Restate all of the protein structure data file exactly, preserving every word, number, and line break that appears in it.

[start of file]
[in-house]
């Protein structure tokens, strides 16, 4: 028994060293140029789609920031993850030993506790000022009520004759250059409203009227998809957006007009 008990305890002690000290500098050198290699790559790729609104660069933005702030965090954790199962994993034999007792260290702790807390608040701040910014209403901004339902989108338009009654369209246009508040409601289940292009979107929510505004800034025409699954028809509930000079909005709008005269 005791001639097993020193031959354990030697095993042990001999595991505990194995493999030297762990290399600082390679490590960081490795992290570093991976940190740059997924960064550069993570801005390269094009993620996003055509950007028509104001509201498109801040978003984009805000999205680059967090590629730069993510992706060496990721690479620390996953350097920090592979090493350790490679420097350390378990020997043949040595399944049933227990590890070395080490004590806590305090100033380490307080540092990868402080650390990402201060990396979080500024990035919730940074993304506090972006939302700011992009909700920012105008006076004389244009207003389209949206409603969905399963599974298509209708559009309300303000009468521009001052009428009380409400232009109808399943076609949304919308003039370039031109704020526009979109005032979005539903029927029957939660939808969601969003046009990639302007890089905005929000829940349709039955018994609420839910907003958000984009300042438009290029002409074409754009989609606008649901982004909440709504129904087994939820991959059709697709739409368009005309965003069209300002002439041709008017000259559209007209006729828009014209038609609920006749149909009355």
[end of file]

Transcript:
[in-house]
């Protein structure tokens, strides 16, 4: 028994060293140029789609920031993850030993506790000022009520004759250059409203009227998809957006007009 008990305890002690000290500098050198290699790559790729609104660069933005702030965090954790199962994993034999007792260290702790807390608040701040910014209403901004339902989108338009009654369209246009508040409601289940292009979107929510505004800034025409699954028809509930000079909005709008005269 005791001639097993020193031959354990030697095993042990001999595991505990194995493999030297762990290399600082390679490590960081490795992290570093991976940190740059997924960064550069993570801005390269094009993620996003055509950007028509104001509201498109801040978003984009805000999205680059967090590629730069993510992706060496990721690479620390996953350097920090592979090493350790490679420097350390378990020997043949040595399944049933227990590890070395080490004590806590305090100033380490307080540092990868402080650390990402201060990396979080500024990035919730940074993304506090972006939302700011992009909700920012105008006076004389244009207003389209949206409603969905399963599974298509209708559009309300303000009468521009001052009428009380409400232009109808399943076609949304919308003039370039031109704020526009979109005032979005539903029927029957939660939808969601969003046009990639302007890089905005929000829940349709039955018994609420839910907003958000984009300042438009290029002409074409754009989609606008649901982004909440709504129904087994939820991959059709697709739409368009005309965003069209300002002439041709008017000259559209007209006729828009014209038609609920006749149909009355």